The movie Selma represents a major victory for director Ava DuVernay, and not just on artistic terms. As I watched the film's recreation of the Bloody Sunday of 1965 reach its aggressively brutal height, I did something I've rarely done before: I cried, quietly, in response to events onscreen. 

The film, which focuses specifically on Martin Luther King Jr.'s 1965 march across rural Alabama to secure black voting rights, is important on several, critical levels. First, it's the only feature-length film ever made about King specifically, according to Time. It marries a fictional portrayal with a real sense of history: In one of the film's penultimate scenes, as the protestors are finally permitted to cross Edmond Pettus Bridge to exit Selma, DuVernay shifts into real media footage from the march.

It's a bittersweet moment, as the faces of smiling children are replaced with white men raising their middle fingers to the camera, and serves as a harsh reminder that King's campaign was one in a larger series of uphill battles. Of course, that pathos is reiterated at the end of the film, with words onscreen describing King's murder in 1968. 

Second, Selma also represents a huge success on the part of DuVernay, who joins the ranks of few women predecessors in Hollywood. Even since Kathryn Bigelow became the first female director to win an Oscar, in 2010 for The Hurt Locker, there's been little (if any) change in the industry's grossly distorted gender ratios: According to The New York Times, only 19 women (or 7.6 percent) directed in the top 250 grossing features released in 2014.

Women in film are repeatedly denied opportunities to act and direct, and when they do succeed, they often find their projects belittled by their colleagues. (See Aaron Sorkin, who said in a leaked email exchange with New York Times columnist Maureen Dowd that men have a "higher bar to clear" than women when it comes to winning awards, The Daily Beast reported.)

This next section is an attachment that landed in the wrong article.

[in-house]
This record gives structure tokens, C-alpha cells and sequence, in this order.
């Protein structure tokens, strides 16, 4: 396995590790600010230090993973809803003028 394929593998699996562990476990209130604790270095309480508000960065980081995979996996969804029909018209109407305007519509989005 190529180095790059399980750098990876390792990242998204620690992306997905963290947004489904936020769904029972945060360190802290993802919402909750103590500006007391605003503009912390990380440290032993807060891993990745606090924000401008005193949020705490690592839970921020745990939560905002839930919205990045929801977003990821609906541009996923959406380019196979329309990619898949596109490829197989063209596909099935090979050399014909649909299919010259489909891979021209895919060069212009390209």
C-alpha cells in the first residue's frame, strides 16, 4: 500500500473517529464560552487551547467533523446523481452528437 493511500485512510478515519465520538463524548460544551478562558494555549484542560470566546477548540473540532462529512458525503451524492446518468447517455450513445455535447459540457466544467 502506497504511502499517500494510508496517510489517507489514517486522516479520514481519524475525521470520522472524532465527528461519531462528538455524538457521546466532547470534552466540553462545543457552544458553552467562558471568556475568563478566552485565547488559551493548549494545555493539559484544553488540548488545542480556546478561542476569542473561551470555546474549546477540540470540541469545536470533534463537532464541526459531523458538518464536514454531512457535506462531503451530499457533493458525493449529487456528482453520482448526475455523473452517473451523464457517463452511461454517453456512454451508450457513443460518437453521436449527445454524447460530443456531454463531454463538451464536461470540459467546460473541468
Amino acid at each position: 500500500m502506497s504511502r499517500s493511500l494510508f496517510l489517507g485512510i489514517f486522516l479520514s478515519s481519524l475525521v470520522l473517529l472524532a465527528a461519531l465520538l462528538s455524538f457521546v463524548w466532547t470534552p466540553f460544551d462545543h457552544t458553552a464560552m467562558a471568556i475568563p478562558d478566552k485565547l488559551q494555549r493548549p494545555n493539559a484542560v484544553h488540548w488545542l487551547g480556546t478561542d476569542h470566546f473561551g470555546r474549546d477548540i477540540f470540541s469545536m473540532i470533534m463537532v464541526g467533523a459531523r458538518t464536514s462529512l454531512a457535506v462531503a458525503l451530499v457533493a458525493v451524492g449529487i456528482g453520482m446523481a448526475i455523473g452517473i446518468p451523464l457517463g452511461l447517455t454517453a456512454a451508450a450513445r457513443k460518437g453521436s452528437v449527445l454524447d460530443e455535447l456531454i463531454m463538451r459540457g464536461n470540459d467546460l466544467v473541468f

As Cathy Schulman, the president of advocacy group Women in Film, told the Times, "My success rate is horrific in getting the movies with female directors made." The reason is simple and terribly depressing: She can't get the money. Foreign sales companies, she continued, want little to do with projects that involve women at the helm.

In fact, producers effectively gave up on Selma after director Lee Daniels dropped out, and before the film was ultimately picked up by Pathé; it took even longer for a major studio (Paramount) to come aboard. Selma's final $20 million production budget is nothing to sneeze at, though that pales in comparison to the budgets of male-directed blockbusters last year. (Think: The Hobbit: The Battle of the Five Armies, etc.)

Even so, DuVernay's aptitude for developing projects with little financial support brought Selma to life: It's now a Golden Globe nominee for Best Motion Picture, reeling in a gross $317,000 on its opening day, where it showed at just 19 theaters in select markets, according to Indiewire. The film opens to all audiences this weekend, and Forbes' Scott Mendelson estimates that it will bring in close to $56 million in domestic ticket sales. 

DuVernay herself is a Golden Globe nominee for Best Director--a first for a black woman. However, the film has since been snubbed by the Producers Guild and the Writers Guild. The Oscar nominations will be announced on January 15th, so stay tuned. 

Although the film has its weaknesses, including its flawed depiction of a villainous President Lyndon B. Johnson, Selma does justice to the complexity of King's character: His relationship with Coretta Scott King is troubled, his followers deeply divided on how to approach their voting rights, and his resolve at times wavers in response to threats from the white majority. 

In a predominately men's world, DuVernay has not only accomplished a major Hollywood production: She's also realized, for the first time on screen, the life and leadership of one of history's most important figures. And while Hollywood is certainly far from achieving gender equality, Selma has made an important (indeed, historic) impression on that tough, albeit penetrable, glass ceiling for women in business.